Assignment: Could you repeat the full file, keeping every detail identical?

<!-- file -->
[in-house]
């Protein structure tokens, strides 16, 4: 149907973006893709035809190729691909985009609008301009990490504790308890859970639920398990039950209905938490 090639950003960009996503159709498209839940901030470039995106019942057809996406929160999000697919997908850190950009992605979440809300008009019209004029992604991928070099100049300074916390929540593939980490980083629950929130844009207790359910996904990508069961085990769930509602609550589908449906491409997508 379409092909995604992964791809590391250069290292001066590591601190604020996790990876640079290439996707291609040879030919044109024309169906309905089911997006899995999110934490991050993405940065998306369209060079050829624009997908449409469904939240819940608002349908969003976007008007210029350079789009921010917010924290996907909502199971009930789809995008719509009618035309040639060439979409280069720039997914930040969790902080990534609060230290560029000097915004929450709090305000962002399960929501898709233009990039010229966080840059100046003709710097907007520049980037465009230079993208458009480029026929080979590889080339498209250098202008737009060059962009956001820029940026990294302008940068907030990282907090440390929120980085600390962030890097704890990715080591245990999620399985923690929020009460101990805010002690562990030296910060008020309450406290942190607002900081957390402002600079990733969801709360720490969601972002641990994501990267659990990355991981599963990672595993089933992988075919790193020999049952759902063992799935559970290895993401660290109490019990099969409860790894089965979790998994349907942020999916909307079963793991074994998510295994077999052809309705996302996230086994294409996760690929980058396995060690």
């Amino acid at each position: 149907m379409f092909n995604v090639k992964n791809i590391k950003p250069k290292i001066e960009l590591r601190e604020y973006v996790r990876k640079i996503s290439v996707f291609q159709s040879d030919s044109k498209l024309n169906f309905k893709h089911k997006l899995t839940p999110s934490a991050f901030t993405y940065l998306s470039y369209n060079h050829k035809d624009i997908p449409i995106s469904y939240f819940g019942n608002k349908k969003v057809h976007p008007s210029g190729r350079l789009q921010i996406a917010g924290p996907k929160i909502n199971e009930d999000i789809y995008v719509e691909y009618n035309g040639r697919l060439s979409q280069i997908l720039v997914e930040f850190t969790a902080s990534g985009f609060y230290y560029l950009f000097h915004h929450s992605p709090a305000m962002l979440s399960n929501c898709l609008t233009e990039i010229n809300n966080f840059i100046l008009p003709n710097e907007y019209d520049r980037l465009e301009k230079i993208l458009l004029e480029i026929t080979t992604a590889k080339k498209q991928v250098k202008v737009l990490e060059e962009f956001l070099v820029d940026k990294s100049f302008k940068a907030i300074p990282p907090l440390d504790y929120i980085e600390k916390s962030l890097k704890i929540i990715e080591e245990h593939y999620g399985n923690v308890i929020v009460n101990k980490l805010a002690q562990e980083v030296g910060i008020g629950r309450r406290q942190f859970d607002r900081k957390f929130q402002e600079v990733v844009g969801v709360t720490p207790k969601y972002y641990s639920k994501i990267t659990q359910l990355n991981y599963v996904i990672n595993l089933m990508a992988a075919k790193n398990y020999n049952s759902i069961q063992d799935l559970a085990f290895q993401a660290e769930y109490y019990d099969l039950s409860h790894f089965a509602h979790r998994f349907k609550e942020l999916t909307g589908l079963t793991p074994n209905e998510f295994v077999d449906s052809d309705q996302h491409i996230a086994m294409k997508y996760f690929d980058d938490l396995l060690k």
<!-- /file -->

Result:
[in-house]
């Protein structure tokens, strides 16, 4: 149907973006893709035809190729691909985009609008301009990490504790308890859970639920398990039950209905938490 090639950003960009996503159709498209839940901030470039995106019942057809996406929160999000697919997908850190950009992605979440809300008009019209004029992604991928070099100049300074916390929540593939980490980083629950929130844009207790359910996904990508069961085990769930509602609550589908449906491409997508 379409092909995604992964791809590391250069290292001066590591601190604020996790990876640079290439996707291609040879030919044109024309169906309905089911997006899995999110934490991050993405940065998306369209060079050829624009997908449409469904939240819940608002349908969003976007008007210029350079789009921010917010924290996907909502199971009930789809995008719509009618035309040639060439979409280069720039997914930040969790902080990534609060230290560029000097915004929450709090305000962002399960929501898709233009990039010229966080840059100046003709710097907007520049980037465009230079993208458009480029026929080979590889080339498209250098202008737009060059962009956001820029940026990294302008940068907030990282907090440390929120980085600390962030890097704890990715080591245990999620399985923690929020009460101990805010002690562990030296910060008020309450406290942190607002900081957390402002600079990733969801709360720490969601972002641990994501990267659990990355991981599963990672595993089933992988075919790193020999049952759902063992799935559970290895993401660290109490019990099969409860790894089965979790998994349907942020999916909307079963793991074994998510295994077999052809309705996302996230086994294409996760690929980058396995060690």
């Amino acid at each position: 149907m379409f092909n995604v090639k992964n791809i590391k950003p250069k290292i001066e960009l590591r601190e604020y973006v996790r990876k640079i996503s290439v996707f291609q159709s040879d030919s044109k498209l024309n169906f309905k893709h089911k997006l899995t839940p999110s934490a991050f901030t993405y940065l998306s470039y369209n060079h050829k035809d624009i997908p449409i995106s469904y939240f819940g019942n608002k349908k969003v057809h976007p008007s210029g190729r350079l789009q921010i996406a917010g924290p996907k929160i909502n199971e009930d999000i789809y995008v719509e691909y009618n035309g040639r697919l060439s979409q280069i997908l720039v997914e930040f850190t969790a902080s990534g985009f609060y230290y560029l950009f000097h915004h929450s992605p709090a305000m962002l979440s399960n929501c898709l609008t233009e990039i010229n809300n966080f840059i100046l008009p003709n710097e907007y019209d520049r980037l465009e301009k230079i993208l458009l004029e480029i026929t080979t992604a590889k080339k498209q991928v250098k202008v737009l990490e060059e962009f956001l070099v820029d940026k990294s100049f302008k940068a907030i300074p990282p907090l440390d504790y929120i980085e600390k916390s962030l890097k704890i929540i990715e080591e245990h593939y999620g399985n923690v308890i929020v009460n101990k980490l805010a002690q562990e980083v030296g910060i008020g629950r309450r406290q942190f859970d607002r900081k957390f929130q402002e600079v990733v844009g969801v709360t720490p207790k969601y972002y641990s639920k994501i990267t659990q359910l990355n991981y599963v996904i990672n595993l089933m990508a992988a075919k790193n398990y020999n049952s759902i069961q063992d799935l559970a085990f290895q993401a660290e769930y109490y019990d099969l039950s409860h790894f089965a509602h979790r998994f349907k609550e942020l999916t909307g589908l079963t793991p074994n209905e998510f295994v077999d449906s052809d309705q996302h491409i996230a086994m294409k997508y996760f690929d980058d938490l396995l060690k």